Good reminder. Each of us bring our own world view to every interaction we have. We can't help it, but we can learn to manage it. For example, everyone has a story, a why they are that way. Instead of judging out of hand, decide to be curious about the why. It helps to avoid telling yourself the wrong story.

david.walker2
david.walker2

I once worked with a guy who told me, after we'd worked together for a few months, "When you first started with the company, I thought you were loud, arrogant, and obnoxious, and swore I'd never work with you. But now that I've gotten to know you, I realize you do know what you're talking about." So, first impressions are first impressions, but they may be off-base. Allow room for revision.

nonimportantname
nonimportantname

And this much has been conveyed to me in a few reviews that I've had at my current job. My superior has informed me on a few occasions that a couple of people view me as curt or dismissive. By nature, I am a very quiet and reserved man that can talk your ear off when piqued. But also by nature, I'm strictly business when it comes to solving problems and I need answers to questions right away. I sometimes ask pointed questions and also provided pointed answers, but I try to be as tactful as possible. The truth is, earlier in my employment here, I felt out of place and also disaffected with my work. I may have subconsciously let that attitude seep into my interactions with others, but I had no ill will toward anyone. Truth be told, I'd ALSO had some issues in my personal life that I was dealing with. I say all that to say this: don't let assumptions encumber your ability to first observe behaviors. Sometimes, your unfair assumptions can lead to a talented person being dismissed (his/her own choice or otherwise) unnecessarily. And to managers, try to get to the root of a perceived "personality" conflict; sometimes, it's not just the subject of the complaints that is the problem...but others perceptions and unfamiliarity with a person. And to the perceived "embattled", try not to wear your problems on your sleeve. People are able to pick up even the vaguest anxieties and might misinterpret them as something else. Now, I view both work and home life as a utopia away from one or the other; I look forward to solving problems and interacting with people at work...forgetting the problems I had in my personal life and vice versa. Being more perceptive to my own vibes and correcting my own attitude when needed also has served me well.

Deadly Ernest
Deadly Ernest

this is extremely good and true advice, especially when they come from a different cultural background; and that may be as little a difference as a person from rural Georgia USA working in Chicago - there is a difference in culture and how they were brought up, and how they'll react to things. This becomes worse as the distance increases, like New York and rural France.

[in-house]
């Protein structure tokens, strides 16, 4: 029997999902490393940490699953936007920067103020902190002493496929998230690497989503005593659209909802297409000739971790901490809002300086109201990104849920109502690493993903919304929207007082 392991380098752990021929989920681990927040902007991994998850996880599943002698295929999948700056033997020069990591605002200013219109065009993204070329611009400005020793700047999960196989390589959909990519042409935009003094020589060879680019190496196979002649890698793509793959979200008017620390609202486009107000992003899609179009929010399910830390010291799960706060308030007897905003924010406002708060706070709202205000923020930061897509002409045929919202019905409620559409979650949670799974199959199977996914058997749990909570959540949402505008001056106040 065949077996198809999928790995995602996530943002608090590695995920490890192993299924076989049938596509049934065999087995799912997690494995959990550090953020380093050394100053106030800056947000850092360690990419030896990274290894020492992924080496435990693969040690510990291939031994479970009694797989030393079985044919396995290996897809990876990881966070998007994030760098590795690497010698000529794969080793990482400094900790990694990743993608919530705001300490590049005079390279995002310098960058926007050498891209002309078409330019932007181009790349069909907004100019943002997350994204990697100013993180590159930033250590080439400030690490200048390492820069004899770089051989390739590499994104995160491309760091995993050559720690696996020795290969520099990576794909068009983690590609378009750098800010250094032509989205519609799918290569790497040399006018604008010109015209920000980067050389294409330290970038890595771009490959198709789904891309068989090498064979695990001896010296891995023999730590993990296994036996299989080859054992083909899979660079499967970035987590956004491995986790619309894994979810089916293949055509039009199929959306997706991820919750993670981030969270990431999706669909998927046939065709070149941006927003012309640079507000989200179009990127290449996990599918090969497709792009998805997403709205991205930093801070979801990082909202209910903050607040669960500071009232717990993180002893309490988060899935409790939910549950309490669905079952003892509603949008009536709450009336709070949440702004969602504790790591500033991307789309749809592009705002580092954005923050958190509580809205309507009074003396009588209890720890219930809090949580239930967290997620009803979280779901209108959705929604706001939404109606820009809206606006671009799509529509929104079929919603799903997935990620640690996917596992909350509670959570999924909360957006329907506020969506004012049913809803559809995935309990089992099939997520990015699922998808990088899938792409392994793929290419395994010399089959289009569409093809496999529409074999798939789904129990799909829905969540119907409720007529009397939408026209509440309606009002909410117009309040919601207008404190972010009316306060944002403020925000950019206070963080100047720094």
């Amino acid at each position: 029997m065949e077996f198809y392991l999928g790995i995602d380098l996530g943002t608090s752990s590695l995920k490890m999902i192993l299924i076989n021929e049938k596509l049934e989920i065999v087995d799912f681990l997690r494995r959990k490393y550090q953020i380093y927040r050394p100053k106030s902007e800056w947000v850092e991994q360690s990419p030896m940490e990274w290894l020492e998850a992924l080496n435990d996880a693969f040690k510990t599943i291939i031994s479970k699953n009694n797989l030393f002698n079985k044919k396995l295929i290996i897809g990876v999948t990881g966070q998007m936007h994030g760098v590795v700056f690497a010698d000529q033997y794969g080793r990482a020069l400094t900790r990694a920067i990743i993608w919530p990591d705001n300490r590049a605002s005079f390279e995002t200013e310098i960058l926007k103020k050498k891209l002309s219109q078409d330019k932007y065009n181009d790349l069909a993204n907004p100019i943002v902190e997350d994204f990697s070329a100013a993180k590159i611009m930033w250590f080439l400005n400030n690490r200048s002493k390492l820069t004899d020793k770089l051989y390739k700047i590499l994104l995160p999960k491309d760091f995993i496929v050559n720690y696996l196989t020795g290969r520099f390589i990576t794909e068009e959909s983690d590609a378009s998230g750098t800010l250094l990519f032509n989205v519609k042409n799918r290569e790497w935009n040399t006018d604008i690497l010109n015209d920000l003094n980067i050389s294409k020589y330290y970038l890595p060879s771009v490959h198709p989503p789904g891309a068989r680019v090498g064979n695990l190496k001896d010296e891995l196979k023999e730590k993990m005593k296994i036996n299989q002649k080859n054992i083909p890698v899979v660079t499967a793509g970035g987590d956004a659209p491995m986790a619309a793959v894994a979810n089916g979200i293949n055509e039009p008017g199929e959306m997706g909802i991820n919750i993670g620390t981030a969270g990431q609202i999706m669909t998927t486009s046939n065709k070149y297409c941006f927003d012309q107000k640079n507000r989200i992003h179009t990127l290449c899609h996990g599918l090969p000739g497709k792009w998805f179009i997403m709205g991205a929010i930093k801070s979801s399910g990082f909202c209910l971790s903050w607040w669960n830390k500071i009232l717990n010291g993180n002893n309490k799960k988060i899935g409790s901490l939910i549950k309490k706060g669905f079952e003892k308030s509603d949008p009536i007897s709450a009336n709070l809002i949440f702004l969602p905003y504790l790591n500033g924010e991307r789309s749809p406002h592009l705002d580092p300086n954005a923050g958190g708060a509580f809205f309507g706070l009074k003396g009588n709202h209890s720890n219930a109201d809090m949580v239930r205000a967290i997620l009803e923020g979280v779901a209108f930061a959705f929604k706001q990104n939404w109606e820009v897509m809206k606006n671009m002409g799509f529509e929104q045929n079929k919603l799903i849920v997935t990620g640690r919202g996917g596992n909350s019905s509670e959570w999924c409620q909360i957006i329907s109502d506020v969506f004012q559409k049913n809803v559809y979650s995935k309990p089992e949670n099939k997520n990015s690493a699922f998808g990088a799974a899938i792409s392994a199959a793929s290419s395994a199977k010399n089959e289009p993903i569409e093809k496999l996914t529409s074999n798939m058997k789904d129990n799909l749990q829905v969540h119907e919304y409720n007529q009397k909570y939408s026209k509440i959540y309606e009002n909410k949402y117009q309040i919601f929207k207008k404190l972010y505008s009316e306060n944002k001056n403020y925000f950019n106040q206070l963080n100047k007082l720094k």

janstar30
janstar30

Yes, I agree. So is important to have some tolerance, patience and understanding, you'll never know exactly what problems that person have in life.

The 'G-Man.'
The 'G-Man.'

now if only the world governments would take notice then this planet would be a far better place to live. They are full of sweeping generalizations like this that affect every one of us.

rhino777
rhino777

Why didn't you inform them of this? I'm sure most people would have understood that...

AlainKaz
AlainKaz

First off, the eternal "communication" issue. People are never (rarely) able to say what has to be said in a timely manner. Why wait for a performance review to drop a bomb like that? Why not solve the issue as it appears? Lack of courage perhaps... Second, follow-up from the boss. If I'm being told about a personality quirk, I assume that : a)It's because my boss finds it disruptive/unacceptable. He'd tell me why. b)I'd have to correct it. He'd tell me a time frame to respect. c)My boss would assist me in ways to solve said issue (Note here. Your boss is not a psychologist. He can point towards suggestions like an employee help program but cannot help directly. We have to do that, and be willing ;) ) d)There'd be a follow up to assess the progress. Last point, and the hardest, introspection!! The hardest part of all. Are we really behaving the way people are saying we are? Is it just a matter of perception or bad understanding? We have to be willing to look inside and "possibly" see the ugly in us. It's never easy, or fun, but a must unless we like being miserable for the rest of our lives. So lets all work hard at making our office lives (1/3 of our day) a more pleasant time.

reefchild
reefchild

Experience has showed me that @ first glance, the coworkers i judge or assume negativly, are a lot like me. After a short trial period these persons turn out to be my closest coworkers. Meanwhile the ones that i trusted to be the "examples to follow"..... turned out to be the cheats, the B_ _ lickers, and the backstabbers. I could only be the best that i am, day after day, and as long as i do all that is right.......everyone seems to fall into place...inclueding me.

GSG
GSG

We had a vendor who sent someone from New Jersey here to Southwest Missouri, which is smack in the middle of the Bible Belt. Well, this New Jersey vendor tended to pepper her conversations with cuss words. It was fairly normal where she was from, and she didn't think anything about it until her manager had to call her and tell her that he'd gotten a lot of complaints about her language.

NickNielsen
NickNielsen

Providing they can make the same assumption about you.

wbranch
wbranch

Were you intending to be ironic by making sweeping generalizations about national governments making sweeping generalizations? :)

Forum Surfer
Forum Surfer

Of course I did it after the fact once I found out what was happening. I don't make it a habit of running around telling people my business on a regular basis.

mafergus
mafergus

Communication has to be an iterative process. If everyone involved took that extra step most of thes issues of "perception" would go away. While I do agree that the boss has a responsibility to communicate issues with an employee, I can gaurantee there are more people involved who will never be visible to that boss/manager. I have personally selected employees because of their "quirks". Sometimes you gotta take the excellent with the slightly annoying and then work to protect that person so they can do the job that's needed. it isn't easy and often isn't fun, but it can make the difference between being successfull and spending long days and sleepless nights!

pctech1
pctech1

Fine examples of office politics highlighted here. Sometimes change that is happening in an organization will bring about certain types of behaviors, you normally wouldn't find in a regular work environment.